Bulletins News | November 28, 2019

Can employers use covert CCTV to monitor suspected criminal activity at work?

What constitutes an acceptable level of workplace monitoring remains a challenge for many employers. In the case of López Ribalda and others v Spain the European Court of Human Rights (ECtHR) initially found that it was not permissible to use CCTV for monitoring as it violated the employees’ privacy rights under Article 8 of the European Convention on Human Rights (ECHR). However, this has been overturned by the Grand Chamber of the ECtHR (“Grand Chamber”). So where does the law stand?

Case Overview
The Grand Chamber considered whether an employer’s use of hidden cameras to monitor suspected workplace theft by employees violated their privacy rights under Article 8 of the ECHR, and whether use of the footage in an employment tribunal violated their right to a fair hearing under Article 6.

A manager of a Spanish supermarket chain MSA had identified significant stock discrepancies. To investigate, MSA installed CCTV cameras on the shop floor. Those cameras which were aimed at recording customers were in plain sight with clear signage that CCTV was in use. However other cameras aimed at recording possible thefts by employees were hidden and the employees were not specifically informed of their existence. Five cashiers, including the claimant, Ms López Ribalda, were caught on video stealing items, or helping colleagues and customers to steal items. All admitted the wrongdoing and were dismissed. Despite their admissions and the fact that three out of five signed settlement agreements in return for MSA not initiating criminal proceedings, all five brought unfair dismissal claims against MSA. They argued that they should have been informed of the surveillance and that covert video surveillance breached their right to privacy (Article 8 of the ECHR), and right to a fair trial (Article 6 of the ECHR).

The Spanish courts originally found in favour of MSA but this was overturned by the ECtHR.

Decision by the Grand Chamber
The Grand Chamber held that there had been no infringement of the right to privacy or a right to a fair trial.

Various factors were considered, including necessity and proportionality in balancing the legitimate interests of the employer to protect its business and dismiss dishonest employees vs the employees’ right to privacy. Given that (1) the surveillance had been limited to the checkout area, (2) the applicants had worked in an area open to the public and therefore expectations of privacy would be lower than in places that are private by nature, and (3) the surveillance had only lasted 10 days, and (4) only a limited number of people had viewed the recordings, the Grand Chamber took the view that the intrusion into the applicants’ privacy was necessary and proportionate.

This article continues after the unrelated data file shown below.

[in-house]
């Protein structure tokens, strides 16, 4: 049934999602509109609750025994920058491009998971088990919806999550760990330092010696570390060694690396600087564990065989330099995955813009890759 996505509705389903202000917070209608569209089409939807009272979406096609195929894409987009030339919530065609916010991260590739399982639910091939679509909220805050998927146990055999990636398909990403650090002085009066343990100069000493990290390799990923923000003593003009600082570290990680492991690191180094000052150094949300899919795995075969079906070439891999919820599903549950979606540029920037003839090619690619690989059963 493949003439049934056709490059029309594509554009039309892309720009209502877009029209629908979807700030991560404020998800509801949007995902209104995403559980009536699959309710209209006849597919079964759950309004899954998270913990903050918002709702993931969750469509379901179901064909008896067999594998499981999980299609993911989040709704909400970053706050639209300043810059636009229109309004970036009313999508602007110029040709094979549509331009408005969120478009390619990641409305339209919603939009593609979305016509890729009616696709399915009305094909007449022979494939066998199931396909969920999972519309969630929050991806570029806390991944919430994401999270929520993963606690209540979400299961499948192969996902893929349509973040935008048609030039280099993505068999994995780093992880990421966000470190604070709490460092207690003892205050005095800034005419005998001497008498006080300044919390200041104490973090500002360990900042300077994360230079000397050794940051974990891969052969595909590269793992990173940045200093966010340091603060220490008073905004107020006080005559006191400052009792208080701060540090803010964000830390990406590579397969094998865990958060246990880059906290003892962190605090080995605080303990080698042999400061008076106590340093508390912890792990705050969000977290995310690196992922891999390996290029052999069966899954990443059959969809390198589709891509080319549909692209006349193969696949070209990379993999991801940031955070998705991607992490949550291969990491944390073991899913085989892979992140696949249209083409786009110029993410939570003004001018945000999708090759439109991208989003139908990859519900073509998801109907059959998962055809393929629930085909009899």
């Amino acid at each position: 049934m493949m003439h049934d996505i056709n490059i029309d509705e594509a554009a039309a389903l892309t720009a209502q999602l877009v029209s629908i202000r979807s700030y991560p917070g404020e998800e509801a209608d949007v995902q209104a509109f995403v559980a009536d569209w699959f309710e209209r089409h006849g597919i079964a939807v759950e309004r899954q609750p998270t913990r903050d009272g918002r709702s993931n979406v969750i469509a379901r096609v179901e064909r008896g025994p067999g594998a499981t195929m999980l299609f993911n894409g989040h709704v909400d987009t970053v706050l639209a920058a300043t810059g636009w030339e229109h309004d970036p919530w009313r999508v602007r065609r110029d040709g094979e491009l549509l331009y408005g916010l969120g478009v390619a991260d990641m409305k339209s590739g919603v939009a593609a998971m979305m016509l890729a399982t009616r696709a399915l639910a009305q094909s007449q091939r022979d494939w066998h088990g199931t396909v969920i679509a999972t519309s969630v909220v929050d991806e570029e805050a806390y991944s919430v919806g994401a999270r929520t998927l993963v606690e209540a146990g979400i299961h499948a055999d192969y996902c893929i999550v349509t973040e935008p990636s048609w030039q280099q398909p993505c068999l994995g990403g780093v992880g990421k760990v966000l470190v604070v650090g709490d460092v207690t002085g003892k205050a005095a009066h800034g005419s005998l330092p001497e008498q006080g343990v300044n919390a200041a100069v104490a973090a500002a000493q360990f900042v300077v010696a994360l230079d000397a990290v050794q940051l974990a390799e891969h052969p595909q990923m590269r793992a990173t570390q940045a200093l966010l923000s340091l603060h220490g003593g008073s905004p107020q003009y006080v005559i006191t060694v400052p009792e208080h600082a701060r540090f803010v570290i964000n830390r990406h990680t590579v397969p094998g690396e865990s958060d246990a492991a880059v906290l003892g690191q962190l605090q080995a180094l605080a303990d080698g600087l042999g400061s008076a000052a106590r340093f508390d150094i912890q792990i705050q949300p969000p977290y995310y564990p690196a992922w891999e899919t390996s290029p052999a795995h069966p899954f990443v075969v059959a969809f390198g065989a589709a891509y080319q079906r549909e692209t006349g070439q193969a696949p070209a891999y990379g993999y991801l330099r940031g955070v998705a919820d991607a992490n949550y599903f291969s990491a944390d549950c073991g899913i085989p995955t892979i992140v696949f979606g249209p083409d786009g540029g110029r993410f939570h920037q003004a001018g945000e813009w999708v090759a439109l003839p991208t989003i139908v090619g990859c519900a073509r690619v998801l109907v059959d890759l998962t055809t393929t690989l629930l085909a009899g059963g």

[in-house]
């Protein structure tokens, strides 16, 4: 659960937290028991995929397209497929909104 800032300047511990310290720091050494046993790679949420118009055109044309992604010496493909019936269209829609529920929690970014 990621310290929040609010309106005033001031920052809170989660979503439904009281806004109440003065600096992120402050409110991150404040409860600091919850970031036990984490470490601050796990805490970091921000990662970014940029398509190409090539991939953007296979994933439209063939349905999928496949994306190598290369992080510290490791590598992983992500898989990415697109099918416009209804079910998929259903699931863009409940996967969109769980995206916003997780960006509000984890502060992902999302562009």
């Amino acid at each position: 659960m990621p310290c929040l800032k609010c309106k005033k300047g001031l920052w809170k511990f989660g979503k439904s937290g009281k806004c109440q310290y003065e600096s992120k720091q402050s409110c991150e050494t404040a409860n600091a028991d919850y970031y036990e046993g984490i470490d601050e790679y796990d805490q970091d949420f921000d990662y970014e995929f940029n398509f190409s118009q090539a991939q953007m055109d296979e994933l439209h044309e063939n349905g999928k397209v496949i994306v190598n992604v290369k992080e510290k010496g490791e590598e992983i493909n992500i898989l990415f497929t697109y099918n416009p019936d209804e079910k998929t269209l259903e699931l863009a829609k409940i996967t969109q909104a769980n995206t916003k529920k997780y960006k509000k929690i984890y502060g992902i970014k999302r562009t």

The Grand Chamber noted the imbalance of power in employment relationships, observing that while consent to video surveillance or data collection in general is not required under domestic, European or international standards, it is generally required that individuals are informed clearly in advance of any data collection.

However, provision of information is just one of the criteria to be considered in assessing proportionality under Article 8. Only an “overriding requirement relating to the protection of significant public or private interests” could justify the lack of informing individuals prior to collecting the data.

The court concluded that the “slightest suspicion” of wrongdoing would not be sufficient to justify covert surveillance. However, in this case, a reasonable suspicion of serious misconduct combined with the substantial losses suffered by the employer constituted an appropriately weighty justification.

What is the position in the UK?
The Information Commissioner’s Office has stated that it will be rare for covert monitoring of employees to be justified and it should only be done in exceptional circumstances, such as specific investigation into suspected criminal activity. Further, covert surveillance will only be justified if openness would prejudice the prevention or detection of crime or equivalent malpractice.

Advice for Employers
This decision is helpful for employers but still restricts the ability to covertly monitor. Employers need to balance the intrusion of employees’ privacy with their own business needs, taking into account the imbalance of power.

Covert surveillance should:
• be used in exceptional circumstances;
• affect as few people as possible;
• be used for the shortest possible period; and
• be accessed by as few people as possible (only those necessary for the investigation).

Although it may defeat the covert nature of surveillance, having clear policies and signage will strengthen the employers’ justification for monitoring.